As lockdowns sweep the country and people prepare to work from home for months, many are wondering whether springtime’s warmer temperatures will provide much-needed relief from the coronavirus. Others, including President Donald Trump, have made the case that it’s a certainty.
“When it gets a little warmer it miraculously goes away,” said Trump, at a rally in New Hampshire last month. That was five weeks before U.S. cases of COVID-19, the disease caused by the novel coronavirus, topped 15,000 and global cases climbed to over 250,000. (So, no, a little warmth hasn’t brought a miracle.)
But there is some (very) early evidence that the current pandemic could be alleviated by rising temperatures and local climates. A preprint of a study by researchers in China — which has yet to be peer reviewed — examined 100 Chinese cities that had more than 400 cases. They found that the coronavirus was transmitted more rapidly in cities with cooler and drier weather conditions. Wuhan, the epicenter of the virus, typically has temperatures in the 40s Fahrenheit during December and January. Last week, it was in the low 70s.
It’s not just wishful thinking. Warmer, more humid conditions have slowed the spread of other viruses. The regular old flu is known to peak in winter months and dissipate during the summer. This could be because people tend to be indoors more in the winter, spreading germs, or perhaps because virus droplets can survive for longer in cold, dry air.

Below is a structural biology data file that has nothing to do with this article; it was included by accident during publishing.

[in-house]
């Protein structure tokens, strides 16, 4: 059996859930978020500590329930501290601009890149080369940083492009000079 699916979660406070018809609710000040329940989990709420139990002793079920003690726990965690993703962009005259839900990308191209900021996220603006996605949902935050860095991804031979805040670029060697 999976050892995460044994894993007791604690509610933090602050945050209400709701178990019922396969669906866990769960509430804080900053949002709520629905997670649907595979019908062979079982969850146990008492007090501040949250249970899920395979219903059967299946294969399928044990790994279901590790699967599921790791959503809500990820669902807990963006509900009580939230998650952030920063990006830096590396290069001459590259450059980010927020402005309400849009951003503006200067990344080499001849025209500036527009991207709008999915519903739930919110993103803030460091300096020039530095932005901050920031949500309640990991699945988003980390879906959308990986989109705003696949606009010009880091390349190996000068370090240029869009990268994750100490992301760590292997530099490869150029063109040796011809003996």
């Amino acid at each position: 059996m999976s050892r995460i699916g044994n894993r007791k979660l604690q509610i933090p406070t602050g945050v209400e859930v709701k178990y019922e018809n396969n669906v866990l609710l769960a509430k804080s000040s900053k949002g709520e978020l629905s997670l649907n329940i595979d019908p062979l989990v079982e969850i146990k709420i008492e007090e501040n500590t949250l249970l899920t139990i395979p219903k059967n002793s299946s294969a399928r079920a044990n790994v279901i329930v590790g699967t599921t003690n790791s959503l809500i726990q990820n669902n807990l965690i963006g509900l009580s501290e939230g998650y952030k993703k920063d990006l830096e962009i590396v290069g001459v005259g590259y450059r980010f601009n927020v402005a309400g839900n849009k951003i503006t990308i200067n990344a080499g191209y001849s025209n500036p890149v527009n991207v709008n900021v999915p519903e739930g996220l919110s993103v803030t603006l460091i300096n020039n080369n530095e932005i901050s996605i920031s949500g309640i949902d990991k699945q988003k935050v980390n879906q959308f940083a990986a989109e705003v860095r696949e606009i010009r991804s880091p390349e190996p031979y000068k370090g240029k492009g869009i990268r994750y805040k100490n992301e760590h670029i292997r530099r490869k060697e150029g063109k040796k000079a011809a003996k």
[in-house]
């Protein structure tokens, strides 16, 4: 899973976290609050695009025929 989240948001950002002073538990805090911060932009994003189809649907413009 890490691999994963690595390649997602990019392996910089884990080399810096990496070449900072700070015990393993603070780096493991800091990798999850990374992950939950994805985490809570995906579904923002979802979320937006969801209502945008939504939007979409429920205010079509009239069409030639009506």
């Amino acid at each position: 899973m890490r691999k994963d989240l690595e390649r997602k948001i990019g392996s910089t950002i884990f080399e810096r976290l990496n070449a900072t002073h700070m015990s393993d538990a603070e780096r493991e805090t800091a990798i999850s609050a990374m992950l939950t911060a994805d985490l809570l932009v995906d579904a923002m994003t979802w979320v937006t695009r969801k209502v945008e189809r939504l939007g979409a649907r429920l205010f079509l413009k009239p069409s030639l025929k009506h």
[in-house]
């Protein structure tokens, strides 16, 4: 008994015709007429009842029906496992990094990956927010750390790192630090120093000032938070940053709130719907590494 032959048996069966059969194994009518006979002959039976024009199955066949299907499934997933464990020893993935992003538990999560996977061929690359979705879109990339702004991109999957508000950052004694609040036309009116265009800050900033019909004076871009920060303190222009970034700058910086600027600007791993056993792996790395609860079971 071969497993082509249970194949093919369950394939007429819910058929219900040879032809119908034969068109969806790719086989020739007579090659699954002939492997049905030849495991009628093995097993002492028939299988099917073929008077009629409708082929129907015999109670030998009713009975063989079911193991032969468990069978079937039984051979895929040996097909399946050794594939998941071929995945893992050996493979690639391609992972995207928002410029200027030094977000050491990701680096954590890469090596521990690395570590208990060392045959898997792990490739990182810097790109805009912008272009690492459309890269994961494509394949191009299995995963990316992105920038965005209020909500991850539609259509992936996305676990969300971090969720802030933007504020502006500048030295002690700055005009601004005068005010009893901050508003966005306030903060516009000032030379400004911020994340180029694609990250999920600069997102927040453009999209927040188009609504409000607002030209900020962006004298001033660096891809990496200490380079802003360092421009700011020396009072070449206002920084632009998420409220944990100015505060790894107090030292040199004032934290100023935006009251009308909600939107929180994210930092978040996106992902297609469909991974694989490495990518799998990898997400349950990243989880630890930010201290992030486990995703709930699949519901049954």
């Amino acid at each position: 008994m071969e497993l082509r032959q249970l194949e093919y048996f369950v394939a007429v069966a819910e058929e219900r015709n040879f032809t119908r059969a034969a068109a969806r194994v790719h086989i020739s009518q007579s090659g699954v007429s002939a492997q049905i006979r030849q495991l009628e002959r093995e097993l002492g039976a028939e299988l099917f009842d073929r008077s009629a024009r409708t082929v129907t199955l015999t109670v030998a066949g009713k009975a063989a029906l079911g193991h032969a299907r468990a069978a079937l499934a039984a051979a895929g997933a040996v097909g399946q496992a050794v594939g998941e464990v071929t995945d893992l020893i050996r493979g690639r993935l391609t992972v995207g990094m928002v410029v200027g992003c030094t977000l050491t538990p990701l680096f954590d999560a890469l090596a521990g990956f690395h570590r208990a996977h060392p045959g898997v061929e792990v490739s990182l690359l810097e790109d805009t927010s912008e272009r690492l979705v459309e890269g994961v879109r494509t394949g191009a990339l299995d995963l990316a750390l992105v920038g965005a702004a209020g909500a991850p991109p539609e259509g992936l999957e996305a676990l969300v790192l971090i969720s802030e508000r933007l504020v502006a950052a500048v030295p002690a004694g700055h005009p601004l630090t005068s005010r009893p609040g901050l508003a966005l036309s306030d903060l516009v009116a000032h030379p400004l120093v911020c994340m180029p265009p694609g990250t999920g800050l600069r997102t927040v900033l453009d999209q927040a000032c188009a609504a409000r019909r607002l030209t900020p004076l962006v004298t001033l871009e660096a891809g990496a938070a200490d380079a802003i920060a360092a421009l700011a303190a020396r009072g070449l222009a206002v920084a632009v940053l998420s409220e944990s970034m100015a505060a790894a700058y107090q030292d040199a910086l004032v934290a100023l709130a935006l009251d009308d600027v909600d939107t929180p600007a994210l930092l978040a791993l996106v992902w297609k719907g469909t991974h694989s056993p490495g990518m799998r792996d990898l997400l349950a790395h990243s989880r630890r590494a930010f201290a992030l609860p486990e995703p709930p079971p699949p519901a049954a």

Other forms of coronavirus, like the original severe acute respiratory syndrome known as SARS, and the Middle East respiratory syndrome, MERS, also appeared to thrive in colder temperatures and drier climates. “With MERS, it’s been pretty well-accepted that as temperatures go up and humidity goes up, the viruses remain viable in the environment for a shorter amount of time,” said Gregory Glass, a professor at the University of Florida and a member of the Emerging Pathogens Institute.
Four types of mild coronaviruses that cause the common cold, also follow the same pattern. ‘They phase like influenza, peaking in Jan/Feb and disappearing in summer,” said Jeffrey Shaman, director of the climate and health program at Columbia University’s Mailman School of Public Health, in an email.
But that doesn’t necessarily mean that this coronavirus will behave the same way. Researchers just aren’t sure yet. “I would like to differentiate this pandemic stage from an established virus,” said Kristie Ebi, professor of global health at the University of Washington. “Right now, this is new. It’s novel.”
Ebi pointed out that several countries increasingly gripped by the virus, including Brazil and Singapore, have generally high temperatures. The fact that there have been more COVID-19 cases in temperate regions might be tied to patterns of travel and trade, not warmer, humid weather. “In many of the countries that are warmer, there’s only been a fairly recent introduction” of the virus, she said.
According to Glass, the biggest question is whether the virus is transmitted more in the environment — by touching a contaminated object, for example — or through person-to-person contact. If the virus is mostly passed through objects and the environment, warmer temperatures and more humid conditions could slow its spread. “But to my mind, we don’t have anywhere near that kind of information” on how the virus spreads, he said.